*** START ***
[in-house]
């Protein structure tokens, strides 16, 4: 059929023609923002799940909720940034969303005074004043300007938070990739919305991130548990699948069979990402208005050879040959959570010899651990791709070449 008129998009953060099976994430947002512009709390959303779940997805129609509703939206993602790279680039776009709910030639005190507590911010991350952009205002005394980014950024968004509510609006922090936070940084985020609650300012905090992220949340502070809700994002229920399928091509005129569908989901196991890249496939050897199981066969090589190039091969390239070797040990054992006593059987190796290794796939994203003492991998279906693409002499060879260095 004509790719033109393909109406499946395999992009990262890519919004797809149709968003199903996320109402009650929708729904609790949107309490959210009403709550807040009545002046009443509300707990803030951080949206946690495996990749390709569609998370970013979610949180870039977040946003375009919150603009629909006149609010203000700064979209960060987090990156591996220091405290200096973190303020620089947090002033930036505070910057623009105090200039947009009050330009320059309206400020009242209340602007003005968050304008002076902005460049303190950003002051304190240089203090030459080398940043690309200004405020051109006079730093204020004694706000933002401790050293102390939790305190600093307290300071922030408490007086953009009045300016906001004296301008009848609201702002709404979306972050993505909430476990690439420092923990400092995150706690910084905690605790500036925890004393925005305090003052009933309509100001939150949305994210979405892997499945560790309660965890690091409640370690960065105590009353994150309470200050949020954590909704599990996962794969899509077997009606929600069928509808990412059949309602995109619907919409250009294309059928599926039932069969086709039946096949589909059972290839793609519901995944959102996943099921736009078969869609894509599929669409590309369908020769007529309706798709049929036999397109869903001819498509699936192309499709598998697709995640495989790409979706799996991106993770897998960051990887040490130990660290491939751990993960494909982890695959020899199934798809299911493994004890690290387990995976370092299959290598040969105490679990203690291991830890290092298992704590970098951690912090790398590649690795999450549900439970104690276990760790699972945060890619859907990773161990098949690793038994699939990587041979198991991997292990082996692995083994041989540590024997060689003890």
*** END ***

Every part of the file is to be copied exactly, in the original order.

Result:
[in-house]
């Protein structure tokens, strides 16, 4: 059929023609923002799940909720940034969303005074004043300007938070990739919305991130548990699948069979990402208005050879040959959570010899651990791709070449 008129998009953060099976994430947002512009709390959303779940997805129609509703939206993602790279680039776009709910030639005190507590911010991350952009205002005394980014950024968004509510609006922090936070940084985020609650300012905090992220949340502070809700994002229920399928091509005129569908989901196991890249496939050897199981066969090589190039091969390239070797040990054992006593059987190796290794796939994203003492991998279906693409002499060879260095 004509790719033109393909109406499946395999992009990262890519919004797809149709968003199903996320109402009650929708729904609790949107309490959210009403709550807040009545002046009443509300707990803030951080949206946690495996990749390709569609998370970013979610949180870039977040946003375009919150603009629909006149609010203000700064979209960060987090990156591996220091405290200096973190303020620089947090002033930036505070910057623009105090200039947009009050330009320059309206400020009242209340602007003005968050304008002076902005460049303190950003002051304190240089203090030459080398940043690309200004405020051109006079730093204020004694706000933002401790050293102390939790305190600093307290300071922030408490007086953009009045300016906001004296301008009848609201702002709404979306972050993505909430476990690439420092923990400092995150706690910084905690605790500036925890004393925005305090003052009933309509100001939150949305994210979405892997499945560790309660965890690091409640370690960065105590009353994150309470200050949020954590909704599990996962794969899509077997009606929600069928509808990412059949309602995109619907919409250009294309059928599926039932069969086709039946096949589909059972290839793609519901995944959102996943099921736009078969869609894509599929669409590309369908020769007529309706798709049929036999397109869903001819498509699936192309499709598998697709995640495989790409979706799996991106993770897998960051990887040490130990660290491939751990993960494909982890695959020899199934798809299911493994004890690290387990995976370092299959290598040969105490679990203690291991830890290092298992704590970098951690912090790398590649690795999450549900439970104690276990760790699972945060890619859907990773161990098949690793038994699939990587041979198991991997292990082996692995083994041989540590024997060689003890």